UK Monetary Policy: walking to stand still (eh? what?)

In Governor Carney’s prepared opening remarks to the press conference after the Bank of England’s Monetary Policy Committee unanimously agreed to raise its Bank Rate from 0.50% to 0.75% he made a couple of statements. There was the obvious and expected one:

“With domestically generated inflation building and the prospect of excess demand emerging, a modest tightening of monetary policy is now appropriate to return inflation to the 2% target and keep it there.”

Then the curious one:

“Policy needs to walk – not run – to stand still.”

Classic Carney. He is such a sharp cookie. He knew that the unanimity on raising rates in the MPC would be interpreted as a hawkish surprise by markets, and it was. Immediately GBPUSD rose on the announcement to above 1.31 with market commentators highlighting that unexpected unanimity.

We fully expected that he would row back on that perceived hawkishness in the press conference. He duly did with the seemingly throwaway comment on “walking to standstill”. The markets duly responded strongly with a sharp drop in GBP to below the level where it started the day to near 1.30.

The event as a whole was then widely summed up as being a dovish rate rise according to many monetary policy watchers in the markets. It makes you wonder why the Bank of England bothered to raise rates at all. Was it just to give themselves room to cut them later?

r-star madness

There was also an extended riff on r* from the BoE that threw up an intriguing admission: that monetary policy over the last few years has not been ultra-easy, highly accommodative or anything of the sort.

“The second issue – the equilibrium interest rate, or r* – is as obscure as Brexit is prominent.

The equilibrium interest rate is the interest rate that, if the economy starts from a position with no output gap and inflation at target, would sustain output at potential and inflation at target.

r* is not a direct guide to the setting of monetary policy. Rather, it provides a way to think about the forces acting on the economy, and whether policy is stimulative or contractionary.

The appropriate level of the Bank Rate depends not only on the level of r* but also on the need to close any output gap or whether shocks merit varying the horizon over which the MPC seeks to return inflation to target.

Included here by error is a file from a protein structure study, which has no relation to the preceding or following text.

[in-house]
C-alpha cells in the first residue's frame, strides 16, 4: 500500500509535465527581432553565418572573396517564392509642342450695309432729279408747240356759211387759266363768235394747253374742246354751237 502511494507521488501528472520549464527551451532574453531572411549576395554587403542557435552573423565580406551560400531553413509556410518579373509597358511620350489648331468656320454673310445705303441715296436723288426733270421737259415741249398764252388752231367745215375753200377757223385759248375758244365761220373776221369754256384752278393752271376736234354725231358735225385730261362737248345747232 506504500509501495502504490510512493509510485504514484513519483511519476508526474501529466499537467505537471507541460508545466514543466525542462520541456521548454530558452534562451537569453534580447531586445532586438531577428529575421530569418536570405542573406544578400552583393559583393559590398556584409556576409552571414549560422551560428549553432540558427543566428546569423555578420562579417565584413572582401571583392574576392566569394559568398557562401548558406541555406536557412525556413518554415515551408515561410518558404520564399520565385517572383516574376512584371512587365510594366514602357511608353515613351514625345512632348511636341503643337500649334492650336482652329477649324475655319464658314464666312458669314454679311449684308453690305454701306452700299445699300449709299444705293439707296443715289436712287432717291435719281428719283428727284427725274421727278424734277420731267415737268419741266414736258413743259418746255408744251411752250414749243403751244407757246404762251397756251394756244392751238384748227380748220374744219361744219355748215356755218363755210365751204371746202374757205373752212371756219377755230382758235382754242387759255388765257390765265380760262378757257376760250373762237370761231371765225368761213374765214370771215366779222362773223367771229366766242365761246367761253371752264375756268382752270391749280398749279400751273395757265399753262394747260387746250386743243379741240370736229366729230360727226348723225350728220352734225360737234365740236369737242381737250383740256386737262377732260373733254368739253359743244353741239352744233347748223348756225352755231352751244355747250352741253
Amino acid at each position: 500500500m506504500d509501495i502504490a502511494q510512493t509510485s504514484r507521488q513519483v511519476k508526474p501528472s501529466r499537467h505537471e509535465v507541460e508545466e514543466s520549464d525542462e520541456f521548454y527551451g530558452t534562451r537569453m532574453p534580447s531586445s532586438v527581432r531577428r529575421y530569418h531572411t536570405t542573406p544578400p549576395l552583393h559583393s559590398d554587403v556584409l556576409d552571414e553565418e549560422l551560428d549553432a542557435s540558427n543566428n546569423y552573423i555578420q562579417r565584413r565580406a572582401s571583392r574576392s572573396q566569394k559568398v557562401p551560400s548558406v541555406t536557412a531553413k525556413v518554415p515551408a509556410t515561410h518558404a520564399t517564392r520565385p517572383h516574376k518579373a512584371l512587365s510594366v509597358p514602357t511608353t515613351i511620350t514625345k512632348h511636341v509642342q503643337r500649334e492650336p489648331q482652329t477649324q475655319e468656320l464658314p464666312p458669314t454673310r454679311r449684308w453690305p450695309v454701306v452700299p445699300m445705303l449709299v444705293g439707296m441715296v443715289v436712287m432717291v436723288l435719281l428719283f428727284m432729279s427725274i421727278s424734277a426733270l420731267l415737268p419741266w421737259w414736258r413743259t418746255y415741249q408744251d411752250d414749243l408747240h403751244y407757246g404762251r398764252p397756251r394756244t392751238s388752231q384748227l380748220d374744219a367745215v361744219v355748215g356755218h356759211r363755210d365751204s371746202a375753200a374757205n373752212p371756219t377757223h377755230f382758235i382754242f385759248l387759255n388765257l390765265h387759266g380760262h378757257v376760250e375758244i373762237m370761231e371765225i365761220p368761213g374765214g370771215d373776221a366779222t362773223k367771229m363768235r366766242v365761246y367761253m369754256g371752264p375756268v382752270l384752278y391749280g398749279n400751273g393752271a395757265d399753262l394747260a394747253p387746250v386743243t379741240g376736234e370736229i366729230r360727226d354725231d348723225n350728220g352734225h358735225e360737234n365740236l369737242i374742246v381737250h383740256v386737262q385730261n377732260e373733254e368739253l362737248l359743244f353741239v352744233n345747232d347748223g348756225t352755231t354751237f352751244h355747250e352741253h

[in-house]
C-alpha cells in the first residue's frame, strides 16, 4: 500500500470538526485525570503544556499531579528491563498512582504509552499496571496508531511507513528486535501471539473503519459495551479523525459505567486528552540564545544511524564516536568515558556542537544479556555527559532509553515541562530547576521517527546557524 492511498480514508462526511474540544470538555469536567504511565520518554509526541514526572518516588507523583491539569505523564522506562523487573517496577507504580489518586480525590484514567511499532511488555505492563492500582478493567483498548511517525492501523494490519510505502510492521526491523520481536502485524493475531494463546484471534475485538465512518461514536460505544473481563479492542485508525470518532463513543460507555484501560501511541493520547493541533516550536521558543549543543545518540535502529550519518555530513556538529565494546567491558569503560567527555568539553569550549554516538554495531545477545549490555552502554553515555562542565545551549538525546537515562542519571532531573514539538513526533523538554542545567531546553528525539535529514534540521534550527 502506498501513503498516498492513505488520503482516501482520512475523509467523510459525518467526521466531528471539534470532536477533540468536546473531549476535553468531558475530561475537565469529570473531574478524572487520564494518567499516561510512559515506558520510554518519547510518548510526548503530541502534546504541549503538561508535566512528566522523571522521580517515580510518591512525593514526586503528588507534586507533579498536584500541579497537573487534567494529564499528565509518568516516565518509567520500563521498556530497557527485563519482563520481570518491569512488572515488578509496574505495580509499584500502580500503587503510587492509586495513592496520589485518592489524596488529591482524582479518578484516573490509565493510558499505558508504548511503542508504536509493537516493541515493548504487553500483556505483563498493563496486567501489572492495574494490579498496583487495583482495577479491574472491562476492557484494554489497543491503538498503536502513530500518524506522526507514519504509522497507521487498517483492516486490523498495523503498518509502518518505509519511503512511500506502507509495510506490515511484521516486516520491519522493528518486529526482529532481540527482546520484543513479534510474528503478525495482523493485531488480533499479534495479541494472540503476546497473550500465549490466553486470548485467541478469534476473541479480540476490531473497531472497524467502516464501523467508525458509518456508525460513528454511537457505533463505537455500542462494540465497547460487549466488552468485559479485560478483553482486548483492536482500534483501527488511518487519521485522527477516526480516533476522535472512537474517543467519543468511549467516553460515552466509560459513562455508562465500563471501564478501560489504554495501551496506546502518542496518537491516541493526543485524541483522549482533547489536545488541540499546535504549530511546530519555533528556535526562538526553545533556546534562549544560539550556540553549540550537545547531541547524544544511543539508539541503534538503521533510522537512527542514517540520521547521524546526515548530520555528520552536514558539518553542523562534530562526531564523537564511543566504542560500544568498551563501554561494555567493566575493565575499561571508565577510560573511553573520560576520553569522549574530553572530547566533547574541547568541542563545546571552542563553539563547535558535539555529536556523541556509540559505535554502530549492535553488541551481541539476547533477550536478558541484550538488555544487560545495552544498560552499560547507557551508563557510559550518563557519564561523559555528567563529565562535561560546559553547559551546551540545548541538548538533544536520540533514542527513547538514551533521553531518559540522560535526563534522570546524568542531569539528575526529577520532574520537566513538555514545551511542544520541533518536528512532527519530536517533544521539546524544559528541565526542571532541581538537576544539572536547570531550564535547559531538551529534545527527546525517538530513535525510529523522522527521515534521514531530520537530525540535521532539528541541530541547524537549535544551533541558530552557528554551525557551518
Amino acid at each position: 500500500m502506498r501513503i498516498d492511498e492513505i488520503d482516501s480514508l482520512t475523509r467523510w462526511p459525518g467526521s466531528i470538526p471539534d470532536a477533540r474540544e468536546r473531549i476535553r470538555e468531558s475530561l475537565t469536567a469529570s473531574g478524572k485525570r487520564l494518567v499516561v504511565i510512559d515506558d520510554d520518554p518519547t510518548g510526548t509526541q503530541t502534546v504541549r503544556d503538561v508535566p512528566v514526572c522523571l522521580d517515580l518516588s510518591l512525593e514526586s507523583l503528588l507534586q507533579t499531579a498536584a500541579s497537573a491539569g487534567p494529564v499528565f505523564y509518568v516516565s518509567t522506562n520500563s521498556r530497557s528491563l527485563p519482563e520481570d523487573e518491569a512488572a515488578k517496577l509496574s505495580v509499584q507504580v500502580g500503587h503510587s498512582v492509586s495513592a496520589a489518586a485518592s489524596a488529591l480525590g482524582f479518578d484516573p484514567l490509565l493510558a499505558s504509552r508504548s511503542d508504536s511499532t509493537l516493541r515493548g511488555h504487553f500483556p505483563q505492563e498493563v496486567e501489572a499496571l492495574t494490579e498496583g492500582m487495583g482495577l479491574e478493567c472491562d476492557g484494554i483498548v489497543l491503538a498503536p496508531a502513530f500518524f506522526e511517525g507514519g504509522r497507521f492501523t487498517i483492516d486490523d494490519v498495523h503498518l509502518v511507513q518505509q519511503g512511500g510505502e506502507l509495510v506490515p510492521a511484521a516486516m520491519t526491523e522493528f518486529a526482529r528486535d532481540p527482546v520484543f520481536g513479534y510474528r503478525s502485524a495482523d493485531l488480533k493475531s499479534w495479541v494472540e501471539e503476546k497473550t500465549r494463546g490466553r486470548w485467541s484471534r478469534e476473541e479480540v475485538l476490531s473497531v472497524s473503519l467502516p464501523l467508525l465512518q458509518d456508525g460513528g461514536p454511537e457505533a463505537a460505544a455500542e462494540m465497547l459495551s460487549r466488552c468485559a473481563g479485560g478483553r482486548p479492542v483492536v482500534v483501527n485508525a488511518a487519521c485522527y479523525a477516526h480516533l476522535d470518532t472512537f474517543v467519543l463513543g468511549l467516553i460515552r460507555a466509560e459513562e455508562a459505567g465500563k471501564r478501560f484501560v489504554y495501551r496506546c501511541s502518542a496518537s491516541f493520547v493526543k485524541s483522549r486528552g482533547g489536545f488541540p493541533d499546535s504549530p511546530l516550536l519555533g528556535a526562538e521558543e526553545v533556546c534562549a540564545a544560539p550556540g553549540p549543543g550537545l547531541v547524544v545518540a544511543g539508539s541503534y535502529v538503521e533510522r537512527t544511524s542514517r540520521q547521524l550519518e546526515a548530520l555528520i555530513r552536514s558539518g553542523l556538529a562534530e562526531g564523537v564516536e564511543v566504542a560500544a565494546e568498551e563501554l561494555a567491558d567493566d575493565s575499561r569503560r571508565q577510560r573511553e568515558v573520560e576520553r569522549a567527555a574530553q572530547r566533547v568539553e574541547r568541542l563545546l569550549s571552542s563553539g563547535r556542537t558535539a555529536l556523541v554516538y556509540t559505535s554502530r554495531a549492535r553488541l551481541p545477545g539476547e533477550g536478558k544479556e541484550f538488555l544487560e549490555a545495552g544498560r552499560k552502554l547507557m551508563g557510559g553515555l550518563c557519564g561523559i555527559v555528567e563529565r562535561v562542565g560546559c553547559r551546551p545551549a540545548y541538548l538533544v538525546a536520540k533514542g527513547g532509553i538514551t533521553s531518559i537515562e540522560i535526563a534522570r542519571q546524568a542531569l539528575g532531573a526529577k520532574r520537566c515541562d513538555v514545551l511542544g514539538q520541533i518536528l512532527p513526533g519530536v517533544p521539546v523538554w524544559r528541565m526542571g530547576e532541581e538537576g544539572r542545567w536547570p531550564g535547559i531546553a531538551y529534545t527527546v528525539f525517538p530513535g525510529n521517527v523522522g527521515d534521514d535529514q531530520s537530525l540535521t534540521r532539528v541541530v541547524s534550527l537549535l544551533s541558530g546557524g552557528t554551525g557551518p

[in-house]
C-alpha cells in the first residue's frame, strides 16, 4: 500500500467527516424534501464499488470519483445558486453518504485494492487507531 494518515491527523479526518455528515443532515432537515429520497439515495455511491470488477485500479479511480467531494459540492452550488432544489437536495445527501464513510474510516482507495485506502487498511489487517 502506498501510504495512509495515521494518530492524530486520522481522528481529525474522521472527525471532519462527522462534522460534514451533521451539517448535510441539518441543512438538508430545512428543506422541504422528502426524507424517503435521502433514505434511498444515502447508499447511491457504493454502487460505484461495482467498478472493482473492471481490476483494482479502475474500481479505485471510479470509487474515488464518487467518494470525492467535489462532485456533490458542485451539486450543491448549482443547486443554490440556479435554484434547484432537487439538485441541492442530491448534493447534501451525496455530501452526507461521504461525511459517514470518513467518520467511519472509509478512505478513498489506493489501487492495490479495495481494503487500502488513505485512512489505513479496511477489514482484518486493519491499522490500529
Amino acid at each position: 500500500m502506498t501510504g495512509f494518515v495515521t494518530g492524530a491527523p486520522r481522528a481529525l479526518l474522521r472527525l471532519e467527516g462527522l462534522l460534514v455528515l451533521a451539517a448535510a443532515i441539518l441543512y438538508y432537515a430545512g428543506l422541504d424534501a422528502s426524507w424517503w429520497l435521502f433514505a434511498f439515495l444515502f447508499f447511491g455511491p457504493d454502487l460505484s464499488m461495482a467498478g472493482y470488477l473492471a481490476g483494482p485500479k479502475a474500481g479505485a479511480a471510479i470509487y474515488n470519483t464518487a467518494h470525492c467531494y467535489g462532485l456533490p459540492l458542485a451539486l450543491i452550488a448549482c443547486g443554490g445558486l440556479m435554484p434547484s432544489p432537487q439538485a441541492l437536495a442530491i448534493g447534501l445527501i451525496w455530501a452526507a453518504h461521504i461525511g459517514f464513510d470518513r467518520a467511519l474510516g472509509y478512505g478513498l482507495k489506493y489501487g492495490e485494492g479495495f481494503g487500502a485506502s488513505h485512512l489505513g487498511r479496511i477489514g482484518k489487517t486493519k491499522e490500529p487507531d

The MPC published today its assessment of the factors influencing the equilibrium interest rate. The key messages are:

– The level of Bank Rate consistent with output at potential and inflation at target has fallen significantly from pre-crisis levels.

– This is the result of both structural forces – such as productivity and demographics – and shorter-term forces – such as uncertainty and private and public deleveraging – that have pushed the equilibrium interest rate down further.

– As a consequence, even though Bank Rate has been very low, the stance of monetary policy in recent years has been mildly rather than wildly accommodative. 

– Indeed, the facts that today the economy is at full employment and core CPI is 1.9% tell us that the combination of historically low rates and asset purchases of two years ago was about right. Tighter policy then would have led to worse outcomes now.”

We would definitely take issue with the policies of the last few years as being “about right”. Why condemn the UK to a slow and faltering expansion that was not even preceded by a recovery? Why not get it going quicker? The last decade has been and will remain a lost decade for many, many workers – especially those coming of age in 2009 and now into and approaching their 30s. The same is true in many countries blighted by over-cautious central bankers.

The purpose of this digression into the dark world of r* was to reinforce the BoE view that they are actually dovish, and markets noticed his conclusion:

“([This] … provides context to our long-held guidance that rate rises are expected to be limited and gradual. Limited because we think the structural factors that have pushed down the trend equilibrium real rate are likely to persist. Gradual because we think the domestic short-term factors (particularly headwinds from uncertainty and fiscal drag) will fade slowly. As a result, r* can be expected to rise gradually.”

As the BoE of congratulates itself on its success in so well managing the economy we remain extremely concerned about the trending down in UK NGDP growth. Nominal growth is just too weak to take these Cheshire cat games played by Carney. He should lobby for a change in his objectives, to managing something he can control directly like the level and growth of NGDP and leave the puzzling of the level of the actual or correct level of r* to the markets.

He bemoaned the lack of productivity growth but at the same time ties himself to academic and central bank consensus that growth follows productivity improvement rather than the other way round. We hope that his successor from mid-2019 will see things differently.

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  1. // Reply

    A great post, and welcome elixir to the simple-minded (and unfortunately dominant) commentary that the Bank of Japan, the Fed, or the BoE, ECB have been “easy.”

    The Bank of Japan as been so “easy” for so long that the nation may rise above a 1% inflation rate—-although maybe not.

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